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Identification and characterization of novel flagellar cAMP signaling systems in the human-infectious parasite Trypanosoma brucei


African trypanosomes are devastating human and animal pathogens transmitted by tsetse flies between mammalian hosts. The trypanosome surface forms a critical host interface that is essential for sensing and adapting to diverse host environments. However, trypanosome surface protein composition and diversity remain largely unknown. In the following works, we identify the trypanosome cell and flagellar surface proteomes using surface labelling, affinity purification, and proteomic analyses of both insect-stage and mammalian bloodstream-stage Trypanosoma brucei. We identify a substantial number of novel proteins with unknown functionalities, indicating that the surface proteomes are larger and more diverse than previously anticipated. We demonstrate stage-specificity for a number of proteins, suggesting that the parasite surface undergoes fine-tuning in order to adapt to specific, but diverse, host environments.

Similar analyses were performed on the trypanosome flagellum, an essential and multifunctional organelle involved in motility, morphogenesis, and host-parasite interactions. Previous attempts to characterize flagellar composition were limited by the inability to purify intact flagellum. Using a combination of genetic and mechanical approaches in conjunction with surface labeling and affinity purification, we conducted independent analyses of the flagellum surface and matrix fractions. We identified a broad spectrum of proteins with predicted signaling functionalities, indicating that the flagellum is a diverse and dynamic host-parasite interface that is well-suited for host-parasite signaling.

In procyclic, or insect-stage, parasites, we reported identification of several receptor-type adenylate cyclases (ACs) that are specifically upregulated in procyclic T. brucei. Previously studied ACs were constitutively expressed or confined to bloodstream stage parasites. Using gene-specific tags, we find that ACs are glycosylated surface-exposed proteins that dimerize and possess catalytic activity. Notably, while some ACs were found to be distributed along the flagellum length, others specifically localized to the flagellum tip. Differential localization suggests that the membrane is organized into specific subdomains, suggesting a specific-role for cAMP signaling in procyclic-stage parasites.

Functional analyses of ACs were done in the context of socio-microbiological analyses. There are sophisticated systems for cell-cell communication that enable microbes to act as a group. In their native environment, T. brucei lives on host tissue surfaces, and in vitro cultivation on surfaces causes the parasites to actively assemble into densely packed communities, from which they coordinately migrate outwards in radial projections across the surface. This behavior is termed social motility (SoMo) due to analogies with bacterial systems. Functional analyses revealed that flagellar ACs cooperate with cAMP-specific phosphodiesterase to regulate trypanosomal social behaviors. This supports the hypothesis that ACs transduce extracellular signals and are involved in stage-specific signaling pathways. Experiments using cAMP analogues suggest that the phenotype is specific to cAMP, and not due to downstream metabolic byproducts. Notably, knockdown of only some ACs impacts social motility, indicating segregation of AC functions.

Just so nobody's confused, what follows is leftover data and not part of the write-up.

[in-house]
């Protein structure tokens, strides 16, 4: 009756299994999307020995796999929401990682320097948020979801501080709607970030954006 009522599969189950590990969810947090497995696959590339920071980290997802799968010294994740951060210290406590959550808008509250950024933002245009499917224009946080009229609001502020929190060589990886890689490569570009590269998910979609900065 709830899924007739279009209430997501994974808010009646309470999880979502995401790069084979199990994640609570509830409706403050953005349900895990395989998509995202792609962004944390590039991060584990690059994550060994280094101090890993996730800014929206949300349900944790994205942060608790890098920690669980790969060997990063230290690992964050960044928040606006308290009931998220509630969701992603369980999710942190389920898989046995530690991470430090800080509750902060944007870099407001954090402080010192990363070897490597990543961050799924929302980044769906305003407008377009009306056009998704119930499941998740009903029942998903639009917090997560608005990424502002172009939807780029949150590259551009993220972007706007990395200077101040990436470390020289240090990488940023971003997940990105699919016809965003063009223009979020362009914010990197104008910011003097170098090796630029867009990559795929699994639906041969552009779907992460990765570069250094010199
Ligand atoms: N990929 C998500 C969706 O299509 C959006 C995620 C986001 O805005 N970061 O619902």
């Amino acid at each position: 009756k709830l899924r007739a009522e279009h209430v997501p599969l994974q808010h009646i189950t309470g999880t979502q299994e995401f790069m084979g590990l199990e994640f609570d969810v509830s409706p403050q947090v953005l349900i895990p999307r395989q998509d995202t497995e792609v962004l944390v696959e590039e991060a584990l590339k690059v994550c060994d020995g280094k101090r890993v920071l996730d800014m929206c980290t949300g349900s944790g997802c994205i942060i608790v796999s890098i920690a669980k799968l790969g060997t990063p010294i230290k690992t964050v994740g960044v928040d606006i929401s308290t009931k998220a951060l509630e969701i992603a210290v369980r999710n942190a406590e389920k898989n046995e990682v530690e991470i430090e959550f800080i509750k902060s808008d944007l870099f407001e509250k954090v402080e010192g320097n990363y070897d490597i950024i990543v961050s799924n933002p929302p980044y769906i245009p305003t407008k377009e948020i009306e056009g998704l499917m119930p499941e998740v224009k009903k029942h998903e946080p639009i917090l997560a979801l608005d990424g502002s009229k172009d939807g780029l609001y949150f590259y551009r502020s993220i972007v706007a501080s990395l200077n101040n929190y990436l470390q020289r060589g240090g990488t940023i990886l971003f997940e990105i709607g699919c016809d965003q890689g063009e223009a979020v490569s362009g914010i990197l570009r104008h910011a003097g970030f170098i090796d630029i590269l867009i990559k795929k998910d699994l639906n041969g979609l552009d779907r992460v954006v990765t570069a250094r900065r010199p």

There are several possibilities for why only some ACs are involved in social motility. One of the most intriguing explanations has to do with the differential localization. Some ACs localize along the flagellum length, while others are specific to the tip. Such localization is novel, and this protein family is the first known example of transmembrane proteins in T. brucei, and one of the first in any system, to localize exclusively to the flagellar tip. Despite the importance of flagellar protein trafficking, flagellar targeting signals are virtually unknown. In these works, we investigate whether flagellar subdomain localization impacts AC functionality. Using protein truncations, chimeras, and point mutants, we identify an intracellular segment and specific residues required for flagellum and flagellum subdomain targeting. Strikingly, the social motility defect of a flagellum-tip AC mutant can be rescued by redirection of another AC from along the length to the flagellum tip. These results demonstrate the importance of protein targeting to specific subdomains within the flagellum, and implicates cAMP signaling at the flagellum tip as a key regulator of cell-cell communication required for social behavior.

These combined works identify and define the cell surface and flagellar proteomes, with in depth characterization and analysis of a group of novel cAMP signaling proteins. Through usage of the social motility assay, these works identify the first known regulators of trypanosomal social behavior, and the first direct evidence of cAMP functionalities in procyclic-stage parasites. Furthermore, signaling functionality is tied to differential localization of ACs to specific flagellar subdomains. Our works thus advance understanding of principles that govern protein targeting to flagellum subdomains and provides insight into T. brucei signaling mechanisms, both of which are poorly understood but fundamentally important features of flagellar and trypanosomal biology.

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